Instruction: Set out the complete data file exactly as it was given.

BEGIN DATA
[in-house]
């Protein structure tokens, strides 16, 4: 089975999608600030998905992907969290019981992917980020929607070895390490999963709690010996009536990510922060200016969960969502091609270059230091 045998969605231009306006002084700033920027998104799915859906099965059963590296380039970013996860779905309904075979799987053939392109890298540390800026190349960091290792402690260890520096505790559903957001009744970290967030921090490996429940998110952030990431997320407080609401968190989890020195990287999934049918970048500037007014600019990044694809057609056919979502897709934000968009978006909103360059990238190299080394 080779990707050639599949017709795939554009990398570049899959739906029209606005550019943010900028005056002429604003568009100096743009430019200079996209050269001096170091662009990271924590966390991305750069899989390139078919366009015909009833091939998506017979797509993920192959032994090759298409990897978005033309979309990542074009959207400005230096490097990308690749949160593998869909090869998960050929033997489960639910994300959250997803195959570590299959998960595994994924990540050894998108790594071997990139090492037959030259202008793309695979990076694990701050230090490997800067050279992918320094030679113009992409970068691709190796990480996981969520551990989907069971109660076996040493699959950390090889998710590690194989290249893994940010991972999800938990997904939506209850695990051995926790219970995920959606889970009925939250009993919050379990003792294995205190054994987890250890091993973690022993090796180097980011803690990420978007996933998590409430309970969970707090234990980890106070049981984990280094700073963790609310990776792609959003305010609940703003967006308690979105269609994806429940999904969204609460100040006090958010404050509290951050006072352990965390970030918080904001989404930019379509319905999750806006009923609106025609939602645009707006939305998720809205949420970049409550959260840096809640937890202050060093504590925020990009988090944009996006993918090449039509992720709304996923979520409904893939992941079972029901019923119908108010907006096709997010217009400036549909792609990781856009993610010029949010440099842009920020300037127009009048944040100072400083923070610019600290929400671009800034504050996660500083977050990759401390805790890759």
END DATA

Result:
[in-house]
């Protein structure tokens, strides 16, 4: 089975999608600030998905992907969290019981992917980020929607070895390490999963709690010996009536990510922060200016969960969502091609270059230091 045998969605231009306006002084700033920027998104799915859906099965059963590296380039970013996860779905309904075979799987053939392109890298540390800026190349960091290792402690260890520096505790559903957001009744970290967030921090490996429940998110952030990431997320407080609401968190989890020195990287999934049918970048500037007014600019990044694809057609056919979502897709934000968009978006909103360059990238190299080394 080779990707050639599949017709795939554009990398570049899959739906029209606005550019943010900028005056002429604003568009100096743009430019200079996209050269001096170091662009990271924590966390991305750069899989390139078919366009015909009833091939998506017979797509993920192959032994090759298409990897978005033309979309990542074009959207400005230096490097990308690749949160593998869909090869998960050929033997489960639910994300959250997803195959570590299959998960595994994924990540050894998108790594071997990139090492037959030259202008793309695979990076694990701050230090490997800067050279992918320094030679113009992409970068691709190796990480996981969520551990989907069971109660076996040493699959950390090889998710590690194989290249893994940010991972999800938990997904939506209850695990051995926790219970995920959606889970009925939250009993919050379990003792294995205190054994987890250890091993973690022993090796180097980011803690990420978007996933998590409430309970969970707090234990980890106070049981984990280094700073963790609310990776792609959003305010609940703003967006308690979105269609994806429940999904969204609460100040006090958010404050509290951050006072352990965390970030918080904001989404930019379509319905999750806006009923609106025609939602645009707006939305998720809205949420970049409550959260840096809640937890202050060093504590925020990009988090944009996006993918090449039509992720709304996923979520409904893939992941079972029901019923119908108010907006096709997010217009400036549909792609990781856009993610010029949010440099842009920020300037127009009048944040100072400083923070610019600290929400671009800034504050996660500083977050990759401390805790890759």